This brings us back to classroom expectation setting, and drawing your own boundaries is just as important for setting expectations for yourself as for the students in your courses. Modeling positive behavior is a cornerstone of learning and adaptation, whether it is in the primary school classroom, the higher education lecture hall, or the workplace. Consider rethinking email policies to be explicit with students about when you will and will not answer emails. Follow that up by refraining from replying in the wee hours of the morning, or at least using the “schedule send” function common in web-based inboxes these days. Frankly, it is awkward to receive emails in the middle of the night, unless there is a significant time difference between correspondents. Work-from-home presents the danger of further entrenching the idea that we are always available for work. We do not have to accept or promote this model. Email policies are simple means of boundary-setting that can avoid any unintended connotations, expectations, or stresses caused by erratic communication schedules.
My email policy is that I do not respond to messages between 10 pm and 6 am, ever. I don’t check email then if I can help it, and if I do, I schedule send for the morning. I encourage students to ask for help as soon as they think they need it but to expect I will get to their email early in the morning if they send something urgent in the night hours. I am modeling boundary setting, a schedule that includes off-hours, and clear communication. We can also block off weekends or days when we have other engagements. This is another case where we might consider what explanations we owe students. It might open students’ eyes to the world of faculty by telling them about a conference or other professional development activities, but it might not be necessary to share your traumas with students. Boundaries exist for both parties–educators and students.
The Changing Role of Tech
I was a student who sat at the front of a classroom with a notebook and pen. Personally, I am not a fan of laptop use in lecture-based classes, but it is discriminatory to prohibit the use of technology in class, and it is a dated perspective we should not maintain after the pandemic made online learners out of many of us. Without a doubt, there is research to back up the claim that taking notes by hand is better than typing notes for learning and thinking. In certain studies, laptop users did not perform as well on exams as students who took notes by hand. But we are training students in more than notetaking and exam taking (more on that later). Moreover, there are also studies which suggest that students who use laptops in class have better computer skills, spatial awareness, participation, interest in learning, and motivation to do well. There are two big takeaways here: we should trust students to figure out what works best for them, and we should reconsider what we’re really asking of and facilitating for students. What skills do students need to get out of courses? What opportunities are we missing out on by resisting technology?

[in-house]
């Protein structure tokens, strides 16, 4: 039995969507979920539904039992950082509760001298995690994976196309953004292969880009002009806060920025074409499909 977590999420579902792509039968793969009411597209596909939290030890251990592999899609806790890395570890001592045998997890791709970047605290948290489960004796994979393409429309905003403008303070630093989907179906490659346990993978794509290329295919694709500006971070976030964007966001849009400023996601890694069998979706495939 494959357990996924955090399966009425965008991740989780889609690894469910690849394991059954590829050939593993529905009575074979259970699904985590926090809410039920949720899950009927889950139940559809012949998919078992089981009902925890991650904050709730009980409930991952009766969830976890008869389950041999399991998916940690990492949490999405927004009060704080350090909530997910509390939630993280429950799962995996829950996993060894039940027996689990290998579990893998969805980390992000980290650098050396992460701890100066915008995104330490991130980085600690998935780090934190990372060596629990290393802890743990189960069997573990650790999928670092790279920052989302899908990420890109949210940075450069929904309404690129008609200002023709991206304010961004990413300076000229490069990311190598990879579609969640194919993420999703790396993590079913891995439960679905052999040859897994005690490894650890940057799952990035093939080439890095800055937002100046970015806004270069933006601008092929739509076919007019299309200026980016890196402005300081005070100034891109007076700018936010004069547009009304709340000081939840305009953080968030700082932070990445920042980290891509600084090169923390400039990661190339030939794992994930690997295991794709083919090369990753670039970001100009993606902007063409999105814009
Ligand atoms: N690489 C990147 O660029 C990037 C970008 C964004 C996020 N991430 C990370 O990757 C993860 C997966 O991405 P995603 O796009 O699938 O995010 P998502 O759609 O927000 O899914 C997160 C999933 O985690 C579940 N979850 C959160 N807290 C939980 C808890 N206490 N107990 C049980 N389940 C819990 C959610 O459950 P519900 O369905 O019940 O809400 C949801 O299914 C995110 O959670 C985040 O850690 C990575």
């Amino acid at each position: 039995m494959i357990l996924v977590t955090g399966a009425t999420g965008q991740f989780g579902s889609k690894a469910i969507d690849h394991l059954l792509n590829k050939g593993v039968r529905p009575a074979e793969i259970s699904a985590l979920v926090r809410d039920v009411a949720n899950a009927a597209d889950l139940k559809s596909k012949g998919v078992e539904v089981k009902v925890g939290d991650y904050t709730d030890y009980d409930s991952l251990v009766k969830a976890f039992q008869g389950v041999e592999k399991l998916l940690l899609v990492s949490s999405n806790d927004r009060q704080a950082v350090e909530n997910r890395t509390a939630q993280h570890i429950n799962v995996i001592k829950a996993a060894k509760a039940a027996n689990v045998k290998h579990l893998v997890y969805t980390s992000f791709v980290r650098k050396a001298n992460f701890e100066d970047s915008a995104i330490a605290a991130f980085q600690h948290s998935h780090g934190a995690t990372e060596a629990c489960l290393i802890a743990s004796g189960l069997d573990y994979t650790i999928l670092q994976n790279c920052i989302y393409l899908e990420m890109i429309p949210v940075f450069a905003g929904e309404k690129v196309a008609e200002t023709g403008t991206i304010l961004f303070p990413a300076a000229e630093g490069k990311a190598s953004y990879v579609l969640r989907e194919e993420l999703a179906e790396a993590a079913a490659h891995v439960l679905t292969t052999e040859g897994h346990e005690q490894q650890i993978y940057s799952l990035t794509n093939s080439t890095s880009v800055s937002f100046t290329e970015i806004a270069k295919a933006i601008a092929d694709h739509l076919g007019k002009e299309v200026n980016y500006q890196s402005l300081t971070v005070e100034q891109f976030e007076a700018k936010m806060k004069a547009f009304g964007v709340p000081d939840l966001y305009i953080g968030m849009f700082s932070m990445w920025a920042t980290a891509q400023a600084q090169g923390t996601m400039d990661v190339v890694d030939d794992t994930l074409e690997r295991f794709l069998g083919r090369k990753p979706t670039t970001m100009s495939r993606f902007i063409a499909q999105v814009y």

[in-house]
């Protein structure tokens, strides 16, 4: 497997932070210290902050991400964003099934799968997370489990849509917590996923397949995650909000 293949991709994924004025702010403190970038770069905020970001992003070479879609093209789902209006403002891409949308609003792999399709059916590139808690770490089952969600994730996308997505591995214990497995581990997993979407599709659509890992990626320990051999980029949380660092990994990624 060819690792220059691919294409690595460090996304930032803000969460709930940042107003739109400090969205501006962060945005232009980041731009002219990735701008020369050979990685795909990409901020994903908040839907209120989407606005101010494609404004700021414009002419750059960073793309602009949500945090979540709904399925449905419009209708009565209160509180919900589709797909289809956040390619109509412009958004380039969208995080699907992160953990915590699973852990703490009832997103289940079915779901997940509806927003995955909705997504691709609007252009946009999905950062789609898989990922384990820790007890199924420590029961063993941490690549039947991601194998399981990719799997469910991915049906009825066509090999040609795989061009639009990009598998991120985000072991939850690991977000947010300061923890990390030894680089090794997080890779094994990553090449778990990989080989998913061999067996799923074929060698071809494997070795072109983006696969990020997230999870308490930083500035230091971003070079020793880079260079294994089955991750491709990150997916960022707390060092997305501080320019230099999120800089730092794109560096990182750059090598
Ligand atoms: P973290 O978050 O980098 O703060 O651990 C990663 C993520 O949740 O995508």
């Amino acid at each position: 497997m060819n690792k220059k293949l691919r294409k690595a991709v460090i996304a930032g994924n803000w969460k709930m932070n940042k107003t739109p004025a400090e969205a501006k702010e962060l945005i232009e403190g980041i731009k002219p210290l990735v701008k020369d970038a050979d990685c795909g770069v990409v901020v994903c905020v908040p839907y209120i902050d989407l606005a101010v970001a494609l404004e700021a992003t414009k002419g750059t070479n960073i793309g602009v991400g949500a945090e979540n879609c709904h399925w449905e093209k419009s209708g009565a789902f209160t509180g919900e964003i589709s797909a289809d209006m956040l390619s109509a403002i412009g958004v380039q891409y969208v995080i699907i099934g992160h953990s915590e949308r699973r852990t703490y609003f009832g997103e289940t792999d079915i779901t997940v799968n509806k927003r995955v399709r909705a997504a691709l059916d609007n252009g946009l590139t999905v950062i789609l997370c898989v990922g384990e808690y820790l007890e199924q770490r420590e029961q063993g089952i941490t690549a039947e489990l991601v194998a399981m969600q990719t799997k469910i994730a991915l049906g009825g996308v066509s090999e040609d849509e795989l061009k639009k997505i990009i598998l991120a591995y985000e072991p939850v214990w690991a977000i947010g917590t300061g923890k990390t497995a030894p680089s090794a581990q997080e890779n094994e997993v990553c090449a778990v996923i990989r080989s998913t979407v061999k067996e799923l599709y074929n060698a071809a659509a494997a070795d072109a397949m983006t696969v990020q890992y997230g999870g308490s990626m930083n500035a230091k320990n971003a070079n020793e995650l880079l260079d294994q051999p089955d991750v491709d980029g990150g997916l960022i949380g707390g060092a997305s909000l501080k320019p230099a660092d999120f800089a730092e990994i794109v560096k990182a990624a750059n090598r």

This question seeps in to how we evaluate students, too. What are we getting out of in-class exams in blue books? I am not calling for prohibition of in-class exams. It feels easier to curtail plagiarism, there are established means of offering accommodations, and it is easy to be abundantly clear about scheduling. But what opportunities are we missing out on by requiring several in-class exams per semester as the only means of evaluating students? What skills are we providing students for life after college? Maybe we can restructure our classes to offer several types of evaluations and several opportunities for different kinds of success. Being a good test taker isn’t much of a skill in the workplace, but working collaboratively on group projects, reading and comprehending reports quickly, and writing succinct memos, pitches, and communications are.
We might remind ourselves of the true purpose of evaluation, namely gauging what students are learning, how effective we are in communicating to students, and whether our framing of information is helpful. Furthermore, trying out different kinds of evaluation can better help students figure out where they excel in different fields, rather than dooming them to dismiss courses based on what they feel they fail at. As a historian, I’m not always as adept as my peers are at understanding theory or using academic terms like “ontological” or “heuristic.” But I excel at presentations and interpersonal communication. These skills are still valuable to historians, along with several other professions and fields. If we don’t give students opportunities to enjoy our courses, they won’t. We offer students more chances to enjoy material outside their comfort zone if they have options for how to approach learning.
One more point on technology and trust: if you are still teaching online this semester, stop with the surveillance of students’ study spaces and automated means of proving they aren’t cheating. TurnItIn is an appropriate and useful way to check for written plagiarism, but the programs that track students’ eye movements and clicks, or instructors who require students show videos of their rooms, are out of line. This Orwellian, if not Machiavellian, model of instruction does little to promote or center student learning. It creates working environments and relationships built on distrust. There are many valuable tools for integrating tech into the classroom that we need to carry forward into face-to-face instruction. Surveillance is not one of them.
Carry it Forward